Dartmouth College professor Graziella Parati at her lecture titled, “Concentration Camps, Architectural Projects and Tourism in Italo Balbo’s Libya,” on Feb. 26 at Stony Brook University. Italy seized and colonized the lands that would be merged into Libya in 1920. MATTHEW YAN

Tourism, vacation homes and genocide were all on fascist Italy’s agenda for Libya after World War I, according to Dartmouth College professor Graziella Parati.

Parati discussed that agenda and the reasons behind it in her lecture, “Concentration Camps, Architectural Projects and Tourism in Italo Balbo’s Libya” on Wednesday, Feb. 26 at Stony Brook University.

When fascist leader Benito Mussolini rode into Libya in 1937, he claimed that Italy, traditionally Catholic, was a Muslim country and that he was the “Protector of Islam” in an effort to buy Libya’s loyalty. Italy seized and colonized the lands that would be merged into Libya in 1920, promising peace, justice and respect for the laws of the prophet Muhammad.

But the reality of the situation was quite different. Under the leadership of figures like Mussolini and Italo Balbo, the governor of Libya from 1933 to 1940, Libya was converted into an expression of Italy’s racial fascism.

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Society was stratified into “cosmopolitan Libyans” on the coast, and the rest of the country. Despite being official subjects of Italy, most Libyans, especially those who were black and those who did not live along the coast, were considered “racially inferior,” and were only given an Italian education up through primary school, according to Parati. After that, children were sent to vocational schools and trained to work as menial labor on farms and in cities, though some women were allowed to become nurses.

Libyans needed special permission from the Italian government to continue their education. Only five Libyans managed to get an Italian university degree, but they had to move to Egypt to get it, trapping the rest in a “quagmire of primitiveness” that Italy could assert its paternalistic control over, Parati said.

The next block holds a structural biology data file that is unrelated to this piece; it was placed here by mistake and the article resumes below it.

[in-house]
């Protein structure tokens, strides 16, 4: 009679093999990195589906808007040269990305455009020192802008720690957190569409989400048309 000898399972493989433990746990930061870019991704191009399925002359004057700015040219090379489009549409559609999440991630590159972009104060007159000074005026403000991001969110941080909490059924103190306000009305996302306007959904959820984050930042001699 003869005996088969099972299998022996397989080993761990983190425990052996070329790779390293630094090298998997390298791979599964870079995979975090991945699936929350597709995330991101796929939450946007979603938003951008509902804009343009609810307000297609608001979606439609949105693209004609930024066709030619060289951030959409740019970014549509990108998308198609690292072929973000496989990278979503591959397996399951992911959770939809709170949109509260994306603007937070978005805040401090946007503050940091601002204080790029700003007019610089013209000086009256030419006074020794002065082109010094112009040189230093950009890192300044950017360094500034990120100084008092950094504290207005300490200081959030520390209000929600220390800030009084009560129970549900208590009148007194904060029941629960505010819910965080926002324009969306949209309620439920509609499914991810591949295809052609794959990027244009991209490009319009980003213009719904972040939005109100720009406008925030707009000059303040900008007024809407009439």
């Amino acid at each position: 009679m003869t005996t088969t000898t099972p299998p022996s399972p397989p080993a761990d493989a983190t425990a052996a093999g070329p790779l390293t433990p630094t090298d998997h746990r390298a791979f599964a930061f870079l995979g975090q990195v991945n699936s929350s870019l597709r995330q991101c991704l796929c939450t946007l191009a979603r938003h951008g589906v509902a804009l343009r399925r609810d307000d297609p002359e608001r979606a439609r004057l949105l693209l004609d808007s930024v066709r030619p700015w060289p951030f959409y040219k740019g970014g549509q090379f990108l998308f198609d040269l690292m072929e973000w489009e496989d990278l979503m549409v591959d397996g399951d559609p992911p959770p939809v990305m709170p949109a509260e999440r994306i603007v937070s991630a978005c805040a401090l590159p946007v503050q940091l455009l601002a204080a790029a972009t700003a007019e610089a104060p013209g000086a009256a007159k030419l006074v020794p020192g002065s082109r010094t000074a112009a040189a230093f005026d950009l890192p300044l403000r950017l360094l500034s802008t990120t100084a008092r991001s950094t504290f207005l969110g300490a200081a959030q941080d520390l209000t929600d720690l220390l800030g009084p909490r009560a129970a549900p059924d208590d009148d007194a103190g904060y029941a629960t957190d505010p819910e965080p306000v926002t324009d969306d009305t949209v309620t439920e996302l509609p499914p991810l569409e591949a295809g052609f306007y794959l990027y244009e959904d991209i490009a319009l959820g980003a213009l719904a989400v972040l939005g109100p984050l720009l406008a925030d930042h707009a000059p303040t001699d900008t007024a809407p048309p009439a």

At the same time, Libyans were stripped of their camels, goats and farming equipment which were essential for survival, leaving thousands to starve. Rebels were kept in squalid concentration camps that killed tens of thousands. The population was cut nearly in half from 1.4 million in 1907 to 825,000 by 1933 during Italy’s violent “pacification” of the region.

Survivors of the massacre were shuffled around the country to keep them poor and unemployed and to quash the possibility of organized resistance, Parati explained.

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At the same time, Libyan cities along the coast like Tripoli were being renovated into the ultimate expression of “whiteness.”

Vacation homes and farms were constructed to have gleaming white facades. Expansive streets and buildings were designed to allow ample room for tourists to proceed unimpeded. The renovated Tripoli was called “the jewel in the crown of fascism” in a campaign to turn the city into a popular tourism spot.

According to Parati, this was an expression of how badly Italians wanted to be considered “white,” after years of being denigrated as second-class Europeans.

“Right now we’re talking about buildings having skin,” she said. “And most of whatever you see built by Italians in Libya is white-skinned.”

Thirty thousand of Italy’s poorest citizens were paid to move to and populate these homes as part of a spectacle, to show the “superiority” of the white man. They believed that their “racial superiority” would allow them to survive the scorchingly hot and arid Sahara, which Italians playfully called the “big sandbox.”

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Most of these Italians ended up settling in the cities along the comparatively mild coast, unable to handle Libya’s severe climate. Though Italians moved to Libya, no Libyans were allowed to move to Italy.

The lecture was attended by several members of Stony Brook University’s faculty.

Janis Mimura, an associate history professor, was fascinated by the parallels Parati’s research has with her own on imperial Japan and its occupation of Manchuria.

“Italy’s image of itself and the image it tried to project to the rest of the world was very interesting,” she said.

E.K. Tan, an associate professor in both comparative literature and culture studies, and Asian and Asian American studies, was most fascinated by Italy’s fixation on whiteness.

“We tend to just assume Italians are white,” he said. “Even then, there’s this push for Italians to be whiter, be representative.”

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Although Libya declared independence from Italy in 1951, the scars of fascist Italy’s rule continue to run deep. Parati, who was born in Milan, Italy, recalled an unnamed colleague in the 1980s saying to her, “Oh, I like you. I want to get to know you because you are really Italian. You’re white.”

She said she took an ancestry test, discovering that her ancestors were from Spain, the Middle East and North Africa, without any common ancestry with those from Mussolini’s Italy.

Parati scoffed at fascist Italy’s “fragile construction of whiteness” throughout her lecture and cites herself as proof of the Mediterranean’s genetic diversity, even as “whiteness” is baked into the architecture.

“You know, this genetic pool that is the Mediterranean is anything and everything, right?” Parati said. “But culturally there’s this really strong attempt to make Italians white.”

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